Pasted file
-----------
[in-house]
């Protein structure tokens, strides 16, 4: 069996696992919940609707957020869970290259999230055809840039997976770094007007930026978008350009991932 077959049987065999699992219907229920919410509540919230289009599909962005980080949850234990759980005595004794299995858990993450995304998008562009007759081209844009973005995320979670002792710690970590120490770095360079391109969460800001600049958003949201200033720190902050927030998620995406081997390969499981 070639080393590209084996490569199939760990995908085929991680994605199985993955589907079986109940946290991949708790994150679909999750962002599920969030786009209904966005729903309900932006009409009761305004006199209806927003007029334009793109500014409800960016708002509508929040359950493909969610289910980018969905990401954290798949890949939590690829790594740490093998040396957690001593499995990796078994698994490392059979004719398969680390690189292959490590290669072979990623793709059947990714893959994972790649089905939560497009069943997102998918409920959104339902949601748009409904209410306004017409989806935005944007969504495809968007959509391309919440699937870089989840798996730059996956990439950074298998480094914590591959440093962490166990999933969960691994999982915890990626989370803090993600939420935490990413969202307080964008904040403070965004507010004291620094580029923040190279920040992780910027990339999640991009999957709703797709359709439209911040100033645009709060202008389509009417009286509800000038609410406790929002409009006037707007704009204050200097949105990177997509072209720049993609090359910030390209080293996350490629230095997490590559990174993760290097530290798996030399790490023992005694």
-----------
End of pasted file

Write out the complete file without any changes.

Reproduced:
[in-house]
């Protein structure tokens, strides 16, 4: 069996696992919940609707957020869970290259999230055809840039997976770094007007930026978008350009991932 077959049987065999699992219907229920919410509540919230289009599909962005980080949850234990759980005595004794299995858990993450995304998008562009007759081209844009973005995320979670002792710690970590120490770095360079391109969460800001600049958003949201200033720190902050927030998620995406081997390969499981 070639080393590209084996490569199939760990995908085929991680994605199985993955589907079986109940946290991949708790994150679909999750962002599920969030786009209904966005729903309900932006009409009761305004006199209806927003007029334009793109500014409800960016708002509508929040359950493909969610289910980018969905990401954290798949890949939590690829790594740490093998040396957690001593499995990796078994698994490392059979004719398969680390690189292959490590290669072979990623793709059947990714893959994972790649089905939560497009069943997102998918409920959104339902949601748009409904209410306004017409989806935005944007969504495809968007959509391309919440699937870089989840798996730059996956990439950074298998480094914590591959440093962490166990999933969960691994999982915890990626989370803090993600939420935490990413969202307080964008904040403070965004507010004291620094580029923040190279920040992780910027990339999640991009999957709703797709359709439209911040100033645009709060202008389509009417009286509800000038609410406790929002409009006037707007704009204050200097949105990177997509072209720049993609090359910030390209080293996350490629230095997490590559990174993760290097530290798996030399790490023992005694």